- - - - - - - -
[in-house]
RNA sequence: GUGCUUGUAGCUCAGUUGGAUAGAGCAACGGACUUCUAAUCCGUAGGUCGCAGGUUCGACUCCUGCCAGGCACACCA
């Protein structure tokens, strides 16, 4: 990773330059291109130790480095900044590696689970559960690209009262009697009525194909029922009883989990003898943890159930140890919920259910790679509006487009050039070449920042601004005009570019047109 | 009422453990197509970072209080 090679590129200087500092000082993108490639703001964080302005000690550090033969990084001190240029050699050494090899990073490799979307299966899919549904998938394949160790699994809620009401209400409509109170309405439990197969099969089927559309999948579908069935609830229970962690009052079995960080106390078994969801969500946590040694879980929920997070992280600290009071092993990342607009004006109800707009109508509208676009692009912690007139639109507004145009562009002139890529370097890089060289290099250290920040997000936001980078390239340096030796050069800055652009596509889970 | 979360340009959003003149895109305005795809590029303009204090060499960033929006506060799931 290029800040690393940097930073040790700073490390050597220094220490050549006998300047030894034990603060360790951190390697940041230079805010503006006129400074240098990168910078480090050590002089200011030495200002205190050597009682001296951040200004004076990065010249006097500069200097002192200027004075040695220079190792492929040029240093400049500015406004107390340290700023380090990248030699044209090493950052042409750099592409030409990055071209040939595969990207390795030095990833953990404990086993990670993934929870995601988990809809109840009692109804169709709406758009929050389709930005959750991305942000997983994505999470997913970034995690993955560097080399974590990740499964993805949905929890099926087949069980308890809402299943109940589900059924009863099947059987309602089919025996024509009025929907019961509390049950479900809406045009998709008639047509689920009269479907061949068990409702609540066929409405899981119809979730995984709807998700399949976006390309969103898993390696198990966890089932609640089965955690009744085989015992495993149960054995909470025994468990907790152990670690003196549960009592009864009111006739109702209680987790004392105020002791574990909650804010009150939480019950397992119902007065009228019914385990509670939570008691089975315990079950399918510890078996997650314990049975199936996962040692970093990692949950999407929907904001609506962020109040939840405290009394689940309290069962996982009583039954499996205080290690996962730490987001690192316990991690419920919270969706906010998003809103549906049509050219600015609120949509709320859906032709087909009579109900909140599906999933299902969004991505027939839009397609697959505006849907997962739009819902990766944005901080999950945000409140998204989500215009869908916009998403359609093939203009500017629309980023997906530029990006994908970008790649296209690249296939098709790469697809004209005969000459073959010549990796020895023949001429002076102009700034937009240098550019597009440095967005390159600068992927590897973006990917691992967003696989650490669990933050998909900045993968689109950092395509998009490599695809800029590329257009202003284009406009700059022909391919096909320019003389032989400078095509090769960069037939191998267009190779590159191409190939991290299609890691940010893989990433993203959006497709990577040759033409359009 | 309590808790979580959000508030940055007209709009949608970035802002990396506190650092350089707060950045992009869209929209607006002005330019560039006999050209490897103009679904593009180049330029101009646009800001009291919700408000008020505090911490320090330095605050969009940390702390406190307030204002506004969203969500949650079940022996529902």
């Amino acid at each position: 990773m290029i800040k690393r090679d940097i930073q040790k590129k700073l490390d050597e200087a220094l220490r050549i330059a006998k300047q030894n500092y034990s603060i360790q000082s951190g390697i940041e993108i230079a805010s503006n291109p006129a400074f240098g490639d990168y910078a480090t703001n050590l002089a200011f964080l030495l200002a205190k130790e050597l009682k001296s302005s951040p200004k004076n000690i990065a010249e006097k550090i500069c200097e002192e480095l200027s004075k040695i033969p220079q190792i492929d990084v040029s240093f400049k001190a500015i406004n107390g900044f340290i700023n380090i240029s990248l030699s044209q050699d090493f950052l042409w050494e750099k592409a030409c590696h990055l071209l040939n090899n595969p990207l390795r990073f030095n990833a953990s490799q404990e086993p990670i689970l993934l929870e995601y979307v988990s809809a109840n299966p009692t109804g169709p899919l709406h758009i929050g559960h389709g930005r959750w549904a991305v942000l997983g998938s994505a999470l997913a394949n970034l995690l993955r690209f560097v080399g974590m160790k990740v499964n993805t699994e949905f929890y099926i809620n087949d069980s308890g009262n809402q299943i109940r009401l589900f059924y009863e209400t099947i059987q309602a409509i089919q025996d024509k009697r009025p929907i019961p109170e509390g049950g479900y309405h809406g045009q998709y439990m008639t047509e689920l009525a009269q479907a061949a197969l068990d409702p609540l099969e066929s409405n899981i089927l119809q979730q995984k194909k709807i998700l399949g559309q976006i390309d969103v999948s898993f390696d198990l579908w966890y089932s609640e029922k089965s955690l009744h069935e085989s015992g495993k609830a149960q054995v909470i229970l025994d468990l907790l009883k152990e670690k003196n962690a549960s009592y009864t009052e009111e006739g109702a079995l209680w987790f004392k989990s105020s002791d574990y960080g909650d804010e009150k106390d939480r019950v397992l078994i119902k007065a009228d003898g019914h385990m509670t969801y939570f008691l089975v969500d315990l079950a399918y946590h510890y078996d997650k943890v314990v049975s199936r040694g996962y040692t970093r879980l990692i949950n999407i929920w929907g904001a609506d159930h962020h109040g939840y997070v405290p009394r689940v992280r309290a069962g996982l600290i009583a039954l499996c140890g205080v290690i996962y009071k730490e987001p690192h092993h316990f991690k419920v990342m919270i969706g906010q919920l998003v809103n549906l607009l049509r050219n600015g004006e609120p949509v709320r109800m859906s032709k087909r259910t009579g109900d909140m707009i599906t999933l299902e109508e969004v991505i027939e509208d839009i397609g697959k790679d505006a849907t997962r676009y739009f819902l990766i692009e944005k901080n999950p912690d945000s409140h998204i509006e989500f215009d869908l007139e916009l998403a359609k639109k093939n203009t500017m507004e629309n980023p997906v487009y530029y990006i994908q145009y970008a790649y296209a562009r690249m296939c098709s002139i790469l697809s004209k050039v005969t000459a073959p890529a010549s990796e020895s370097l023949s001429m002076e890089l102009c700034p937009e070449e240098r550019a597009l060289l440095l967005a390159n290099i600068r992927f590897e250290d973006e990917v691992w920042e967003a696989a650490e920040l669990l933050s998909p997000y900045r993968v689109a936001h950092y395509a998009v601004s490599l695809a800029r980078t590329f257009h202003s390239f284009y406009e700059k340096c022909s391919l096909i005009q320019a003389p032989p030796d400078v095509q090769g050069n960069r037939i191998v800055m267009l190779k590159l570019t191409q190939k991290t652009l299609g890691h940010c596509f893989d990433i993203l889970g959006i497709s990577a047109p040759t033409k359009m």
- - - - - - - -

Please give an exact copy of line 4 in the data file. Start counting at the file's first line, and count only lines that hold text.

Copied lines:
């Amino acid at each position: 990773m290029i800040k690393r090679d940097i930073q040790k590129k700073l490390d050597e200087a220094l220490r050549i330059a006998k300047q030894n500092y034990s603060i360790q000082s951190g390697i940041e993108i230079a805010s503006n291109p006129a400074f240098g490639d990168y910078a480090t703001n050590l002089a200011f964080l030495l200002a205190k130790e050597l009682k001296s302005s951040p200004k004076n000690i990065a010249e006097k550090i500069c200097e002192e480095l200027s004075k040695i033969p220079q190792i492929d990084v040029s240093f400049k001190a500015i406004n107390g900044f340290i700023n380090i240029s990248l030699s044209q050699d090493f950052l042409w050494e750099k592409a030409c590696h990055l071209l040939n090899n595969p990207l390795r990073f030095n990833a953990s490799q404990e086993p990670i689970l993934l929870e995601y979307v988990s809809a109840n299966p009692t109804g169709p899919l709406h758009i929050g559960h389709g930005r959750w549904a991305v942000l997983g998938s994505a999470l997913a394949n970034l995690l993955r690209f560097v080399g974590m160790k990740v499964n993805t699994e949905f929890y099926i809620n087949d069980s308890g009262n809402q299943i109940r009401l589900f059924y009863e209400t099947i059987q309602a409509i089919q025996d024509k009697r009025p929907i019961p109170e509390g049950g479900y309405h809406g045009q998709y439990m008639t047509e689920l009525a009269q479907a061949a197969l068990d409702p609540l099969e066929s409405n899981i089927l119809q979730q995984k194909k709807i998700l399949g559309q976006i390309d969103v999948s898993f390696d198990l579908w966890y089932s609640e029922k089965s955690l009744h069935e085989s015992g495993k609830a149960q054995v909470i229970l025994d468990l907790l009883k152990e670690k003196n962690a549960s009592y009864t009052e009111e006739g109702a079995l209680w987790f004392k989990s105020s002791d574990y960080g909650d804010e009150k106390d939480r019950v397992l078994i119902k007065a009228d003898g019914h385990m509670t969801y939570f008691l089975v969500d315990l079950a399918y946590h510890y078996d997650k943890v314990v049975s199936r040694g996962y040692t970093r879980l990692i949950n999407i929920w929907g904001a609506d159930h962020h109040g939840y997070v405290p009394r689940v992280r309290a069962g996982l600290i009583a039954l499996c140890g205080v290690i996962y009071k730490e987001p690192h092993h316990f991690k419920v990342m919270i969706g906010q919920l998003v809103n549906l607009l049509r050219n600015g004006e609120p949509v709320r109800m859906s032709k087909r259910t009579g109900d909140m707009i599906t999933l299902e109508e969004v991505i027939e509208d839009i397609g697959k790679d505006a849907t997962r676009y739009f819902l990766i692009e944005k901080n999950p912690d945000s409140h998204i509006e989500f215009d869908l007139e916009l998403a359609k639109k093939n203009t500017m507004e629309n980023p997906v487009y530029y990006i994908q145009y970008a790649y296209a562009r690249m296939c098709s002139i790469l697809s004209k050039v005969t000459a073959p890529a010549s990796e020895s370097l023949s001429m002076e890089l102009c700034p937009e070449e240098r550019a597009l060289l440095l967005a390159n290099i600068r992927f590897e250290d973006e990917v691992w920042e967003a696989a650490e920040l669990l933050s998909p997000y900045r993968v689109a936001h950092y395509a998009v601004s490599l695809a800029r980078t590329f257009h202003s390239f284009y406009e700059k340096c022909s391919l096909i005009q320019a003389p032989p030796d400078v095509q090769g050069n960069r037939i191998v800055m267009l190779k590159l570019t191409q190939k991290t652009l299609g890691h940010c596509f893989d990433i993203l889970g959006i497709s990577a047109p040759t033409k359009m």